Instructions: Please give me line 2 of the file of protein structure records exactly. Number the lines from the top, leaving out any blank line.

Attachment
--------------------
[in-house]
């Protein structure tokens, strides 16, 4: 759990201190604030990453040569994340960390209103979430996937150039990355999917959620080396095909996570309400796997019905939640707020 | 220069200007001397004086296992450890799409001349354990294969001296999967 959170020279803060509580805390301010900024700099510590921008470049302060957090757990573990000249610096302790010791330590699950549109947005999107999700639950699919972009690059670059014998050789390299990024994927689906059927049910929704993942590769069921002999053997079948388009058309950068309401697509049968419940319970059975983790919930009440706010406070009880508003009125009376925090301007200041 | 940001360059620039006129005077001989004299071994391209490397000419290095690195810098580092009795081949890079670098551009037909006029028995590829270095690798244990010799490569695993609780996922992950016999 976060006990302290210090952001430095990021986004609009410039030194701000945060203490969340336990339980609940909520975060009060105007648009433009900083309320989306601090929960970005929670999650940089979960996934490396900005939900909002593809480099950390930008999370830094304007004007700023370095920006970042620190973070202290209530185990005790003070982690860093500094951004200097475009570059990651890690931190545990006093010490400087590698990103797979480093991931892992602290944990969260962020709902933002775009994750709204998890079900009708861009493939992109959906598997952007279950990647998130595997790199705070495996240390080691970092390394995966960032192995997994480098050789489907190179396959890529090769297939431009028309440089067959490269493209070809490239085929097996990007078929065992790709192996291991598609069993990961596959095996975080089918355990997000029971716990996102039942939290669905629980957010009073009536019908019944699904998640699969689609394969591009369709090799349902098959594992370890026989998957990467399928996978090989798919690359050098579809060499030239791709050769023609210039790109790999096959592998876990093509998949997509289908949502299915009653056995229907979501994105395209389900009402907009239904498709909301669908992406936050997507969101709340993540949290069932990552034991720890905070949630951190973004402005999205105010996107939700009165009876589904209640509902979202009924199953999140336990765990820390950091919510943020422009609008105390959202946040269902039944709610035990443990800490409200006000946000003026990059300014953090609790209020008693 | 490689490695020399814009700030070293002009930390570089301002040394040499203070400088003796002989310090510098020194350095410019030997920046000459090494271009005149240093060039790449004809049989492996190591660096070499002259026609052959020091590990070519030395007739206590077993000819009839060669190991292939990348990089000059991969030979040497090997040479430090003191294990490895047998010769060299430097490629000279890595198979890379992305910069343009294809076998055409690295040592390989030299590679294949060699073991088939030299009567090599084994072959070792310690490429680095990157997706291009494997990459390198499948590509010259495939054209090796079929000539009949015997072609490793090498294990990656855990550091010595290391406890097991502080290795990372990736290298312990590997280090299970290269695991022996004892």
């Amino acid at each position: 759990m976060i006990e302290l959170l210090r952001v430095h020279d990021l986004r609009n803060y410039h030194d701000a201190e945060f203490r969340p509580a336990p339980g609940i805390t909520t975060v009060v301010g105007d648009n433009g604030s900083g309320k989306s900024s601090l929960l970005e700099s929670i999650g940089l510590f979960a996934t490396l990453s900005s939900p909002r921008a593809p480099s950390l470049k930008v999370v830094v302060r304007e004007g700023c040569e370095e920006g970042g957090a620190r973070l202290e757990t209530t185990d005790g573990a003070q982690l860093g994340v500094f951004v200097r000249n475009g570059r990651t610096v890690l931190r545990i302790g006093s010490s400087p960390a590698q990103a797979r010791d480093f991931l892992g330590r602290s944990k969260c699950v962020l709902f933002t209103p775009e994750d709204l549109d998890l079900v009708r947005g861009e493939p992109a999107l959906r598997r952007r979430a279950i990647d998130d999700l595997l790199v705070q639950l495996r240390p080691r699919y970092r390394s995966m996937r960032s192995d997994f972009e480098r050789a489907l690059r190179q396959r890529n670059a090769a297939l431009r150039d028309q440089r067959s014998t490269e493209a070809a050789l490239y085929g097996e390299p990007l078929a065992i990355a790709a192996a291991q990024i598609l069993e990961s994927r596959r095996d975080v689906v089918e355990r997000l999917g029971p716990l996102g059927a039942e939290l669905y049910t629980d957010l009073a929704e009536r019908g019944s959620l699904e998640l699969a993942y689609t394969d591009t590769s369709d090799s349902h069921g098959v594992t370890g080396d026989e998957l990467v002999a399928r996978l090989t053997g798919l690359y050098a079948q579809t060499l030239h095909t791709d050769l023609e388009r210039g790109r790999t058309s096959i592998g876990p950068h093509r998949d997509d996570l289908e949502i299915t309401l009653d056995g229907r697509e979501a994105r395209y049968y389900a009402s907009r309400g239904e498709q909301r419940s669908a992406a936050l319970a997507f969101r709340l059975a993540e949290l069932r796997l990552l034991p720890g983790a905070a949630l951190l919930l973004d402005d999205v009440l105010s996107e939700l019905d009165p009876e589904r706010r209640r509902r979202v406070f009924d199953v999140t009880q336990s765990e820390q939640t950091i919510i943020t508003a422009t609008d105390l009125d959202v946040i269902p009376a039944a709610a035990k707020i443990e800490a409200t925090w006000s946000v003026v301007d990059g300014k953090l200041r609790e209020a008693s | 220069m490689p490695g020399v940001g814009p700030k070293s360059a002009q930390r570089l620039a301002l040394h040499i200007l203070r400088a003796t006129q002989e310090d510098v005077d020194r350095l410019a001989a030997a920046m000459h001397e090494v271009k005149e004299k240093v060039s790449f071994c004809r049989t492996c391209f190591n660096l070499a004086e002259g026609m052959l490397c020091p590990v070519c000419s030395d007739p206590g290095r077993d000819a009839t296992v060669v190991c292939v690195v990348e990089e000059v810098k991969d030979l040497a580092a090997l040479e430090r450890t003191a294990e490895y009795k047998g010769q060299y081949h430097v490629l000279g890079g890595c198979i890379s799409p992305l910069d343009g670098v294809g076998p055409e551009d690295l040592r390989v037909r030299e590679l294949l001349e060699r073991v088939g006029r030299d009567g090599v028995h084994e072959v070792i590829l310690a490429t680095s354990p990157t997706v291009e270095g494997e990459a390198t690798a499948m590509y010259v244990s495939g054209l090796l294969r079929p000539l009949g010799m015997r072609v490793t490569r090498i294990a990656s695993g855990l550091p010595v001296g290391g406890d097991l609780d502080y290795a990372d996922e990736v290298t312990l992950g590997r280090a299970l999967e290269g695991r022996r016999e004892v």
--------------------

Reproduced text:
């Protein structure tokens, strides 16, 4: 759990201190604030990453040569994340960390209103979430996937150039990355999917959620080396095909996570309400796997019905939640707020 | 220069200007001397004086296992450890799409001349354990294969001296999967 959170020279803060509580805390301010900024700099510590921008470049302060957090757990573990000249610096302790010791330590699950549109947005999107999700639950699919972009690059670059014998050789390299990024994927689906059927049910929704993942590769069921002999053997079948388009058309950068309401697509049968419940319970059975983790919930009440706010406070009880508003009125009376925090301007200041 | 940001360059620039006129005077001989004299071994391209490397000419290095690195810098580092009795081949890079670098551009037909006029028995590829270095690798244990010799490569695993609780996922992950016999 976060006990302290210090952001430095990021986004609009410039030194701000945060203490969340336990339980609940909520975060009060105007648009433009900083309320989306601090929960970005929670999650940089979960996934490396900005939900909002593809480099950390930008999370830094304007004007700023370095920006970042620190973070202290209530185990005790003070982690860093500094951004200097475009570059990651890690931190545990006093010490400087590698990103797979480093991931892992602290944990969260962020709902933002775009994750709204998890079900009708861009493939992109959906598997952007279950990647998130595997790199705070495996240390080691970092390394995966960032192995997994480098050789489907190179396959890529090769297939431009028309440089067959490269493209070809490239085929097996990007078929065992790709192996291991598609069993990961596959095996975080089918355990997000029971716990996102039942939290669905629980957010009073009536019908019944699904998640699969689609394969591009369709090799349902098959594992370890026989998957990467399928996978090989798919690359050098579809060499030239791709050769023609210039790109790999096959592998876990093509998949997509289908949502299915009653056995229907979501994105395209389900009402907009239904498709909301669908992406936050997507969101709340993540949290069932990552034991720890905070949630951190973004402005999205105010996107939700009165009876589904209640509902979202009924199953999140336990765990820390950091919510943020422009609008105390959202946040269902039944709610035990443990800490409200006000946000003026990059300014953090609790209020008693 | 490689490695020399814009700030070293002009930390570089301002040394040499203070400088003796002989310090510098020194350095410019030997920046000459090494271009005149240093060039790449004809049989492996190591660096070499002259026609052959020091590990070519030395007739206590077993000819009839060669190991292939990348990089000059991969030979040497090997040479430090003191294990490895047998010769060299430097490629000279890595198979890379992305910069343009294809076998055409690295040592390989030299590679294949060699073991088939030299009567090599084994072959070792310690490429680095990157997706291009494997990459390198499948590509010259495939054209090796079929000539009949015997072609490793090498294990990656855990550091010595290391406890097991502080290795990372990736290298312990590997280090299970290269695991022996004892």